Three days after jurors voted 11-1 in early October to convict a Baton Rouge woman of second-degree murder in her boyfriend's slaying, the U.S. Supreme Court heard arguments in a New Orleans murder case over the legality of split jury verdicts in state court.

Now, Jimeelah Crockett's sentencing — she faces a mandatory term of life in prison for the killing of Joseph Bunch III — is on hold while the justices ponder their decision in the Evangelisto Ramos case out of New Orleans.

The 29-year-old Crockett was scheduled for sentencing Dec. 4, but 19th Judicial District Judge Bonnie Jackson continued the matter until March 10 in hopes the high court will have issued a decision — and some clarity — by then.

It's virtually impossible to say how many cases could be affected by a ruling finding the old non-unanimous jury verdict law unconstitutional. Ramos' lawyers suggest the numbers would likely be modest because the high court was only asked to consider the cases of defendants whose convictions were still going through their first round of appeals — not the much larger universe of cases where convictions are final.

But if the U.S. Supreme Court were to retroactively require unanimity for all trial convictions, thousands of cases could be affected. 

Louisiana’s split-verdict law had survived repeated constitutional challenges since its birth 120 years ago at a state convention infused with the rhetoric of white supremacy.

But in November 2018, Louisiana voters did away with the Jim Crow-era law by a nearly 2-1 margin. The new law, however, applies only to crimes that happened on or after Jan. 1 of this year.

Crockett was found guilty Oct. 4 in the 2017 killing of her boyfriend.

In the New Orleans case heard by the Supreme Court on Oct. 7, Ramos was convicted in 2016 on a 10-2 vote on second-degree murder in the fatal stabbing of a woman two years earlier. He received an automatic life sentence.

Attorneys for Crockett and Ramos argue the U.S. Constitution, which has been held to require unanimous jury verdicts in federal trials, should be interpreted to extend the same safeguard in state courts.

The lawyers also claim the state law allowing a split jury vote to convict was adopted as part of a strategy by the Louisiana Constitutional Convention of 1898 to establish white supremacy.

"The Louisiana provisions authorizing non-unanimous jury verdicts were introduced into our law by the explicitly racist Constitutional Convention of 1898 for the substantial purpose of discriminating against black citizens," Hays Town III, who represents Crockett, argued in a motion filed before her trial asking that the verdict be unanimous. The request was denied.

"The majority verdict system was intended to invidiously minimize or cancel out the voting potential of blacks on juries and to deny blacks meaningful participation in the civil institution of jury service," Town added.

Voters' 2018 approval of the constitutional amendment requiring unanimous jury verdicts in felony cases followed Pulitzer Prize-winning reporting by The Advocate on the racial impacts of allowing 10-2 verdicts.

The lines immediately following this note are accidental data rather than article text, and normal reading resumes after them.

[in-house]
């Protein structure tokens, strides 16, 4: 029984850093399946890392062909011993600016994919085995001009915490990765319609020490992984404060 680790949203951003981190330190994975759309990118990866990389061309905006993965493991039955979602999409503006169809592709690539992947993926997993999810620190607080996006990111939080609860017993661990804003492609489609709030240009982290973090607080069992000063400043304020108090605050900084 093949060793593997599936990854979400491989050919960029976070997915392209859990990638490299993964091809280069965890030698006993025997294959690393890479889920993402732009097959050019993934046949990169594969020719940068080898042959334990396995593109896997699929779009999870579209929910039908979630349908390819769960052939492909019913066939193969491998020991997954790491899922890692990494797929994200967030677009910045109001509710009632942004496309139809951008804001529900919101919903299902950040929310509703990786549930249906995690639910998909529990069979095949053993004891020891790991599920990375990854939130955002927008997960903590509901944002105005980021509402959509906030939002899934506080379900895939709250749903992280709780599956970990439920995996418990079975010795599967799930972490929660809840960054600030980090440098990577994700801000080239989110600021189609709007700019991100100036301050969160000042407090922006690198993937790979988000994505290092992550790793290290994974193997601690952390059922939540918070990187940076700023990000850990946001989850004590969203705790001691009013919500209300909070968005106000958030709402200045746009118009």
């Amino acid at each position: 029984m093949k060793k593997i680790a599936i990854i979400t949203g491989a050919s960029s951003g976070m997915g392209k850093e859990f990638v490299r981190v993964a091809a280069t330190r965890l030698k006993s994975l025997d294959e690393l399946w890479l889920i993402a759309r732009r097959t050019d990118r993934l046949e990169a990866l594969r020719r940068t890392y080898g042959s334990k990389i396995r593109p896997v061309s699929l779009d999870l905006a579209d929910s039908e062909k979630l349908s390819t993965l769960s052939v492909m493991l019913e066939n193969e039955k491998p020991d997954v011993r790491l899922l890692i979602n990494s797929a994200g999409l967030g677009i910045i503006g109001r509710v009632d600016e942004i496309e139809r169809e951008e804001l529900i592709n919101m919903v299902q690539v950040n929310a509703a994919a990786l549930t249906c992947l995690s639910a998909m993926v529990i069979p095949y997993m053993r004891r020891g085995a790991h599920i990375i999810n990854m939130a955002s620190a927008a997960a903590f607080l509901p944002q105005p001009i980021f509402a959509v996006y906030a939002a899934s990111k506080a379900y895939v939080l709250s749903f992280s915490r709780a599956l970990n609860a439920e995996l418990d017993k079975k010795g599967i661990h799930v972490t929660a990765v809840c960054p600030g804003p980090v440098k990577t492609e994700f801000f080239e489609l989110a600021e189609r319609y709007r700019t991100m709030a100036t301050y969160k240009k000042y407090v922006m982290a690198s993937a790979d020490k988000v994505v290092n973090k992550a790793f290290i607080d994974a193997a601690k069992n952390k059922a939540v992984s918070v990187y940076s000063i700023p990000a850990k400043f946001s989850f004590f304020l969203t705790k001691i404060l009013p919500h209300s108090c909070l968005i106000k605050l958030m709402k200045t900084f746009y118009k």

The newspaper's investigative series found the provision was introduced to minimize the voices of African-American jurors and that black defendants are more likely to be convicted by non-unanimous juries.

Opponents of requiring unanimous juries argue the requirement makes hung juries more likely, increasing costs. But Town said that worry "seems overblown in light of the low frequency of hung juries in civil cases, even when unanimity is required."

"More importantly, a slight increase in hung juries and the potential for a longer deliberation may be costs outweighed by the benefits of a tool that can stimulate robust debate and potentially decrease the likelihood of an anomalous verdict," Town wrote.

In East Baton Rouge Parish this year, 10 of the felony trials conducted have resulted in non-unanimous verdicts, District Attorney Hillar Moore III said. Nine of those were guilty verdicts, and there was one acquittal.

Moore noted that two of the cases where there was a non-unanimous verdict involved multiple counts that had unanimous verdicts on some counts.

The vote by Louisiana voters last year left only Oregon with a similar non-unanimous jury rule, put in place in the early 1930s.

The Supreme Court had considered the question of split verdicts once before, in 1972. That year, in an unusual 5-4 ruling in a pair of cases from Oregon and Louisiana, the court opted to allow criminal jury verdicts with as few as nine of 12 jurors in agreement.

The Louisiana Attorney General's and Orleans Parish District Attorney's offices have urged the high court in the Ramos case to let Louisiana's 47-year-old precedent stand.

They argue that overturning the Supreme Court's earlier decision would create chaos in Louisiana and Oregon’s courtrooms, potentially forcing judges to revisit thousands of convictions.

"What about the constitutional rights of people in prison?" Justice Neil Gorsuch asked Elizabeth Murrill, a lawyer with Louisiana's Attorney General's Office, on Oct. 7 after she argued in the Ramos case that the state's court system could be inundated with claims if the justices rule against Louisiana.

Delegates to the Louisiana Constitution of 1974, and then Louisiana voters, modified the required juror count for a valid verdict in state court felony trials from nine to 10.

Email Joe Gyan Jr. at